Injuries in the office: from slips to staples

At first glance, an office can seem like a safe place to spend a significant chunk of your waking life. Spending nine to five sitting at a desk with occasional trips to the printer may not seem particularly hazardous but potential danger does lie in wait.

In a recent survey by Office Genie, it was revealed 10% of workers have suffered injuries at the hands of stationery items. When the latest ONS figures suggest there are 31.84 million people working in Britain, this translates to around 3.184 million people experiencing stationery-related injuries.

Interestingly, in East Anglia, this figure was higher than the average, with 16% of people stating they had been hurt as a result of a stationery kerfuffle. Almost half (48%) of respondents think stationery will be redundant in the near future with technology taking its place, so fears may in fact subside.

When asked about experiences of injury in the workplace, the most popular revolved area coworkers messing about, tea spillages, DIY jobs, slips, trips and falls, and of course papercuts. To see the fuller list, have a look at Office Genie’s post documenting the odder injuries.

Top tips to avoid office-based injuries:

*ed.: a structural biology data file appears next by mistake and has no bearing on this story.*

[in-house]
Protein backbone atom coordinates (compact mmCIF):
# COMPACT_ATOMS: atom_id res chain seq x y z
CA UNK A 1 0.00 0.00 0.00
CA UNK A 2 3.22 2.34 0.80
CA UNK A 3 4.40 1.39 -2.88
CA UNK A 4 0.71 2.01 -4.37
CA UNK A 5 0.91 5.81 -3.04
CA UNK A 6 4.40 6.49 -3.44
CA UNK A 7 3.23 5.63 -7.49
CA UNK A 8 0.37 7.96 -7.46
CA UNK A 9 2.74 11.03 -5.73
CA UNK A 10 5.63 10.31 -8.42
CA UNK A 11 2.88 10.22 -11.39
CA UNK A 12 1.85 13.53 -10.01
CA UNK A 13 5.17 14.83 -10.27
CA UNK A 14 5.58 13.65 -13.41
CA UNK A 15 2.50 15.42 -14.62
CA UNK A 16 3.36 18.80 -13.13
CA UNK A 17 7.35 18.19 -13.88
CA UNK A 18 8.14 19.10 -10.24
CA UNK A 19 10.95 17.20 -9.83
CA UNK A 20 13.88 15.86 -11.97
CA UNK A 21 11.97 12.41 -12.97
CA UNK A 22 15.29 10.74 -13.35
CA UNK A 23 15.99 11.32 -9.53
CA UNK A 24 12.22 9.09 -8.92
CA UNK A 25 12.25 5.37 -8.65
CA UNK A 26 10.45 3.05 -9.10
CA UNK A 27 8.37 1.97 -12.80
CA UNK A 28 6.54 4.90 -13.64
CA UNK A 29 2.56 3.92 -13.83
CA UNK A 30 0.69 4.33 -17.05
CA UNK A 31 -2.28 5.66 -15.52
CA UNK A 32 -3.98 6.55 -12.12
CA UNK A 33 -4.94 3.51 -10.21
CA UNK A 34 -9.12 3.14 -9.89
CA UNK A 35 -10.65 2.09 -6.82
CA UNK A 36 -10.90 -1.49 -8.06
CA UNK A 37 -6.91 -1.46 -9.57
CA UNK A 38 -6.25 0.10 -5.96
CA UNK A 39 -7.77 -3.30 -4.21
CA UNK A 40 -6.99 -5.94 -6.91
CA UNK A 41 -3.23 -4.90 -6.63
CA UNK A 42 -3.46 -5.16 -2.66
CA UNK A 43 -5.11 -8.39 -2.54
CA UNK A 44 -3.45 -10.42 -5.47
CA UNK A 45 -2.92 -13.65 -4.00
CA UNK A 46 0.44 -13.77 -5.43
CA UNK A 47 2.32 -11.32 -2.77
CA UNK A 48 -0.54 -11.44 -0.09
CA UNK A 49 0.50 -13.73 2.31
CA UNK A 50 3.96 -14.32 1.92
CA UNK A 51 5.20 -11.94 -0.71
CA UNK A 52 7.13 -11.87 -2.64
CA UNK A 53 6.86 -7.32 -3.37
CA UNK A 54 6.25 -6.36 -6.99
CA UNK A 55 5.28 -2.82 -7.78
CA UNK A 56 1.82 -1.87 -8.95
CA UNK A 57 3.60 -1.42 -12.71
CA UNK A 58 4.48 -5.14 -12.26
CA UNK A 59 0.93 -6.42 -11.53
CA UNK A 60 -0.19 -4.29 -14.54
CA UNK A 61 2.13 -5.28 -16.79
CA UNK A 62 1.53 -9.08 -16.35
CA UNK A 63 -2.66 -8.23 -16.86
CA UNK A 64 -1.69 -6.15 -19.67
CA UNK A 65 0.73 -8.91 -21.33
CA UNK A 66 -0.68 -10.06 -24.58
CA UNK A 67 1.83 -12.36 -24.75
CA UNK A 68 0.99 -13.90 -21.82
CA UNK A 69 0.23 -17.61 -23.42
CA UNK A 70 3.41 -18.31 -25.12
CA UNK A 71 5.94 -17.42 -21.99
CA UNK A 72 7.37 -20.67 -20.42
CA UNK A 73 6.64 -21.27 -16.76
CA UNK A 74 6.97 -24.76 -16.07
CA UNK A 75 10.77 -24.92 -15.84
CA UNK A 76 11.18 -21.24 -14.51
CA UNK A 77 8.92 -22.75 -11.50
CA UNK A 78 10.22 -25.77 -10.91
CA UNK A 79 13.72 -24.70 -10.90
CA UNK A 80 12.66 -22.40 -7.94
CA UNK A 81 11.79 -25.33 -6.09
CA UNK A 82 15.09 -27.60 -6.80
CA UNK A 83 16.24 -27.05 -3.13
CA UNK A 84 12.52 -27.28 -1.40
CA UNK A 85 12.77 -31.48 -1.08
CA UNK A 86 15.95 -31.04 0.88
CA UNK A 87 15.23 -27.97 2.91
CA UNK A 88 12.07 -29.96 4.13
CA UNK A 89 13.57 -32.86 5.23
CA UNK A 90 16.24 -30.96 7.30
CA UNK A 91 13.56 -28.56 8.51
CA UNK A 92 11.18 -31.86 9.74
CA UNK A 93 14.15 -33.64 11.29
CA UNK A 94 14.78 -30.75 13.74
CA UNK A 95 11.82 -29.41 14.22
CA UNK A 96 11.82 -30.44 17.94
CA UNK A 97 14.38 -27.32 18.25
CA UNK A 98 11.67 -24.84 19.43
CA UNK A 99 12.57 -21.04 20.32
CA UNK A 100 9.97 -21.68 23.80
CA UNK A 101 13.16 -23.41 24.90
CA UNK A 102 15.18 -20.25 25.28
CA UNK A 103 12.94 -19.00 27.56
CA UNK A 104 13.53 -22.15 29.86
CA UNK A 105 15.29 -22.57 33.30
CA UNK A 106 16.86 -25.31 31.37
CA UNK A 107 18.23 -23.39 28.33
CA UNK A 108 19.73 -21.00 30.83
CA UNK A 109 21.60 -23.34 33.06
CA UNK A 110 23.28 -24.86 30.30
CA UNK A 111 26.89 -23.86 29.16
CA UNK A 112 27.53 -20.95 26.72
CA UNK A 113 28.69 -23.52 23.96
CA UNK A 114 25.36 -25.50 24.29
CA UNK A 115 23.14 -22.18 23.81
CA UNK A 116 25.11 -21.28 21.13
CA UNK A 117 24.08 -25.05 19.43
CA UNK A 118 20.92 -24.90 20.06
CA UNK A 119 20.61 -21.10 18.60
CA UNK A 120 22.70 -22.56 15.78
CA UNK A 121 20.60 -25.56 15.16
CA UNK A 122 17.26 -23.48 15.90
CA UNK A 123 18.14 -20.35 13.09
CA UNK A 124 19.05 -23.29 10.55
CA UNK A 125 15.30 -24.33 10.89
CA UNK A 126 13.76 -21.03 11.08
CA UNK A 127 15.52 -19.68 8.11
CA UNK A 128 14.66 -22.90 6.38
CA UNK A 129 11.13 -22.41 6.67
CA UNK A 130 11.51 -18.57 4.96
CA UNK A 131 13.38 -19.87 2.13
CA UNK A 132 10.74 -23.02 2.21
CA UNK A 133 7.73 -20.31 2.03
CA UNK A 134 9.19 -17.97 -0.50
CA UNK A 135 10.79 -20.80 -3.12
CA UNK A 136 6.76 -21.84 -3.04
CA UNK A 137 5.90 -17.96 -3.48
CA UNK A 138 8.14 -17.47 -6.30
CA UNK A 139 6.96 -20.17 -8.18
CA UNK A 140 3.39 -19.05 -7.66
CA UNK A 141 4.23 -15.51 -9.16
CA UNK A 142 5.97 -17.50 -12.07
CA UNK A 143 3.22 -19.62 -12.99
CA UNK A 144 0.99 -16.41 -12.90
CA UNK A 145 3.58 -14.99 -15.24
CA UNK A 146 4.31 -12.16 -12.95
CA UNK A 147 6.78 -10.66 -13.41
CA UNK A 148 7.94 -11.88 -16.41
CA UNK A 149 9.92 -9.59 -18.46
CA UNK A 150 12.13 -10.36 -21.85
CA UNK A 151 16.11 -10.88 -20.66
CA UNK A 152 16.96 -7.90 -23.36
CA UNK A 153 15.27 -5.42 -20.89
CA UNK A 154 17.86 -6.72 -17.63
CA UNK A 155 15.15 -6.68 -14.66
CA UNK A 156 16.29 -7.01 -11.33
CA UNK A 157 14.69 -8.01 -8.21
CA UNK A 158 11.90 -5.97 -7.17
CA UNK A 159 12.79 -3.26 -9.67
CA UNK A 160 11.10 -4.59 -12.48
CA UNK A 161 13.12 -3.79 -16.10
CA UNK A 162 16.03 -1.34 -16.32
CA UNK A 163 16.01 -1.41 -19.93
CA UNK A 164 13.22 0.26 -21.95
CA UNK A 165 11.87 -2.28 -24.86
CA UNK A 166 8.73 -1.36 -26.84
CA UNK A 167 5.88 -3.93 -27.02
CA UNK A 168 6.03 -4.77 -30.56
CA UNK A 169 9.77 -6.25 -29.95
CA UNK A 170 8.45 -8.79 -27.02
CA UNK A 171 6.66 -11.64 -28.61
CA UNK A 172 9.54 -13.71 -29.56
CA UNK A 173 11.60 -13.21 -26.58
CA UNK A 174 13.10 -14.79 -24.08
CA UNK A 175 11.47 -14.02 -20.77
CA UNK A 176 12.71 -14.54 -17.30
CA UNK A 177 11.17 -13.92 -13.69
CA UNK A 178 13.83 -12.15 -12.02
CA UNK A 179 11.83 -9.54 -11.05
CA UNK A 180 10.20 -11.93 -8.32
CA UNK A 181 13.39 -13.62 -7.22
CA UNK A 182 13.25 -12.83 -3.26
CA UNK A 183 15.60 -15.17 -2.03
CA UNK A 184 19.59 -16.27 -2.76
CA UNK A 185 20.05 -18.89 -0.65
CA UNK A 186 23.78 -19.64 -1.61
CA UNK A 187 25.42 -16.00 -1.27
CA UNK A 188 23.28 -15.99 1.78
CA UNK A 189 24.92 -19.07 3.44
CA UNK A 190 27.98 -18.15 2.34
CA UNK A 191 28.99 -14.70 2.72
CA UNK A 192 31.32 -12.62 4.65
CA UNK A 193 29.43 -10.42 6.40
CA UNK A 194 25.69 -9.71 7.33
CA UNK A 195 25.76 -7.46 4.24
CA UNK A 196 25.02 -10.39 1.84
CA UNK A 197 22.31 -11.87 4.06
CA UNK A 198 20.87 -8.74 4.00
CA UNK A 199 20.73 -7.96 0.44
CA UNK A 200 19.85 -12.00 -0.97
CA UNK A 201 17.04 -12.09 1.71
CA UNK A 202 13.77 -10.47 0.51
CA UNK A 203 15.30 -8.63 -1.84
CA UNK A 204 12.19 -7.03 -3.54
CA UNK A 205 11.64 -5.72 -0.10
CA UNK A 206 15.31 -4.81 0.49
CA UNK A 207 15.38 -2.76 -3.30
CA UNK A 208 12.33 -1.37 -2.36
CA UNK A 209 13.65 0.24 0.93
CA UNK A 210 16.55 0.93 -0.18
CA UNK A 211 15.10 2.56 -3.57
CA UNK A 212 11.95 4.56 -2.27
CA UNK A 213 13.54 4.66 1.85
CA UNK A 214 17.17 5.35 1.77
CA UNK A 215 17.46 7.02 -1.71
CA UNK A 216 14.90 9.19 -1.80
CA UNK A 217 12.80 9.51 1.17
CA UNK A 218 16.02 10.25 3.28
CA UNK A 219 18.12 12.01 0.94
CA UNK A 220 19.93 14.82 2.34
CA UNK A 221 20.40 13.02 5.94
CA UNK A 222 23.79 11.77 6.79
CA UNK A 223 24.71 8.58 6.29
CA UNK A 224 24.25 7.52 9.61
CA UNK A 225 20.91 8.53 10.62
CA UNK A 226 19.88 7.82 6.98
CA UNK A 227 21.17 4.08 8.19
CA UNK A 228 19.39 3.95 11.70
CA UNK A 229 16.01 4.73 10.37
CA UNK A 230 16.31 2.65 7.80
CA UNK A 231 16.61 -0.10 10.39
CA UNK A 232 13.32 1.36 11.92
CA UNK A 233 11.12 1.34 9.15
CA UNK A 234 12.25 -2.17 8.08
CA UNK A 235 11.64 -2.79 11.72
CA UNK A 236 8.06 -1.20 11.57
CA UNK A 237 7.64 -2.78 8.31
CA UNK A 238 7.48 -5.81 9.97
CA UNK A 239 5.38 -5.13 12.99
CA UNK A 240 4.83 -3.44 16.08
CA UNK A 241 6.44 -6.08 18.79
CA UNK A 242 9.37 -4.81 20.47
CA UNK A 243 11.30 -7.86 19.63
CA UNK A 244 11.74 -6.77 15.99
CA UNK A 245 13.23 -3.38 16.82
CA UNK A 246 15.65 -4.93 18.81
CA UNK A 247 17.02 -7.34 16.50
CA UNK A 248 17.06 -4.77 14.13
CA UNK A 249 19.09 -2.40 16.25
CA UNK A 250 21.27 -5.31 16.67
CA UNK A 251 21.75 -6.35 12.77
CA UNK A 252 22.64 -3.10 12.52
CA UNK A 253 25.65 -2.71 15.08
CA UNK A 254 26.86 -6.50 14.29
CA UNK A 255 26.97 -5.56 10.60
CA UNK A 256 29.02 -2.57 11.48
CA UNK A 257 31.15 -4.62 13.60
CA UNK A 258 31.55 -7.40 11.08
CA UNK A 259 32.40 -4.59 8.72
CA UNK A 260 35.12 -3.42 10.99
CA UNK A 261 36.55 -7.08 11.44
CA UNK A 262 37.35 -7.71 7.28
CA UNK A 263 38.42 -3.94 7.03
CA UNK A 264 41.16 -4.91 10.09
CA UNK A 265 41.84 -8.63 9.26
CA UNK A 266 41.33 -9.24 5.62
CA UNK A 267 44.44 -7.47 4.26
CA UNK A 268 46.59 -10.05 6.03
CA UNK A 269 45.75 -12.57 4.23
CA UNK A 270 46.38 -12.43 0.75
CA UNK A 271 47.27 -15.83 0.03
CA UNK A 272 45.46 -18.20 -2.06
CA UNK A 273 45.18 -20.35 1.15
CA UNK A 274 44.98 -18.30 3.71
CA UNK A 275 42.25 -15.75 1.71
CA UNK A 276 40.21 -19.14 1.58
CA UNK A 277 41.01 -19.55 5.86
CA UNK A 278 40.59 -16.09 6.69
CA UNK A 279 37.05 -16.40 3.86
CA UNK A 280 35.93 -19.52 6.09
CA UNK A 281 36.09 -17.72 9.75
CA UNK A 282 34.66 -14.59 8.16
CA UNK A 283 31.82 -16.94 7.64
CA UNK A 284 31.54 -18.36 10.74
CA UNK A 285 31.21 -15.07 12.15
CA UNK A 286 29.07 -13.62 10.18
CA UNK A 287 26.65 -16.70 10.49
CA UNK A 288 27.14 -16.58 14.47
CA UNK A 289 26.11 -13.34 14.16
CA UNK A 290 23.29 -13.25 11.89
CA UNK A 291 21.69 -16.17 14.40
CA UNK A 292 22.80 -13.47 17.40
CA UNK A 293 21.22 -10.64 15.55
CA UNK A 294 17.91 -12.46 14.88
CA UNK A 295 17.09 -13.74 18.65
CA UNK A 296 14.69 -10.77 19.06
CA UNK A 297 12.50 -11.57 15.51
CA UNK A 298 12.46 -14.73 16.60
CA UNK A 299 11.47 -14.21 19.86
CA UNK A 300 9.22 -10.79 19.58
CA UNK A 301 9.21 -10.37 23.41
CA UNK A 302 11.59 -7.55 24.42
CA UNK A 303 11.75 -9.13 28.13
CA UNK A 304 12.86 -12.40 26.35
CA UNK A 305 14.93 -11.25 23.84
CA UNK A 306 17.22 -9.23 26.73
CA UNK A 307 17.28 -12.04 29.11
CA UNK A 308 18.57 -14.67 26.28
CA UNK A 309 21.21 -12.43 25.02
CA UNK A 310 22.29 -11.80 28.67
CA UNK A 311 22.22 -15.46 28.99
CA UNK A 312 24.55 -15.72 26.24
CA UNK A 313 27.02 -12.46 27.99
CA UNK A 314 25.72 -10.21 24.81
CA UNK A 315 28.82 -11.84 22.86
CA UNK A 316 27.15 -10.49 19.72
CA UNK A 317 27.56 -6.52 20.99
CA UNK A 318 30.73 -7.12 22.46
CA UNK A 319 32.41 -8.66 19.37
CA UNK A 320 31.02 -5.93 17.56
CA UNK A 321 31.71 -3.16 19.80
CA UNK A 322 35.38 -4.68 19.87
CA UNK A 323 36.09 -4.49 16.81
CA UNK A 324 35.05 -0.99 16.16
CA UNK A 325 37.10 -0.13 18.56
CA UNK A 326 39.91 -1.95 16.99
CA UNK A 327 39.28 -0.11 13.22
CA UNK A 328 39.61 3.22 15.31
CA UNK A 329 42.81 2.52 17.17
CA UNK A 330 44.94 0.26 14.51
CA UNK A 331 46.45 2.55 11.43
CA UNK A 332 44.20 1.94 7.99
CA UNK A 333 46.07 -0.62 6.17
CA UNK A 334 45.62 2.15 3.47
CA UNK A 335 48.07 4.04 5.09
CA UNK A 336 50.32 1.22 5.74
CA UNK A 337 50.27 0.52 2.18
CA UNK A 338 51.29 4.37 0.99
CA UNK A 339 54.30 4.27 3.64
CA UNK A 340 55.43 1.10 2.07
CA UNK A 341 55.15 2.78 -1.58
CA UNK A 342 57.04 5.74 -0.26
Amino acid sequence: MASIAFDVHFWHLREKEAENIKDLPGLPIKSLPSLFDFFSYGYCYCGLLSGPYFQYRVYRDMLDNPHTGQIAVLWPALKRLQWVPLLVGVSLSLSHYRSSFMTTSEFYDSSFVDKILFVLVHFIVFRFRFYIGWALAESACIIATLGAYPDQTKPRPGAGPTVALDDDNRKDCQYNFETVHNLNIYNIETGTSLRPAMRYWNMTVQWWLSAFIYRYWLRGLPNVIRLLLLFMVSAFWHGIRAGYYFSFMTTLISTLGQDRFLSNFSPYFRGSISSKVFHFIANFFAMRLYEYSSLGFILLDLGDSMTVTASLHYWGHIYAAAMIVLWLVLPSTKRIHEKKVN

• Invest in ergonomics: Long hours sitting down in front of a screen can result in eye and wrist strain and back and neck problems. Adjustable monitors, wrist rests, and chairs with lumbar support can go a long way to help with this.
  • Training: If you do have equipment that can potentially inflict injuries (trapping your fingers in a scanner or burning yourself on an printer that heats up, for example) then make sure staff are aware of how to use these facilities before embarking.
  • Promote a philosophy of common sense: It can sometimes be difficult to see the wood for the trees when it comes to the best solution if you’re in a rush. This pops up particularly in tasks involving stacking items, placing down or pouring hot drinks, and leaving clutter about. Some good advice is to double check how you’re leaving a situation: if upon second glance you think it may not hold up for the next person, don’t leave it that way.

For further insights into workplace health and safety, check out the Health and Safety Executive’s (HSE) Toolbox.

Author bio:

Lilli Hender writes for a desk and office space marketplace for freelancers, startups and SMEs. She primarily writes on the subject of workplace wellbeing.

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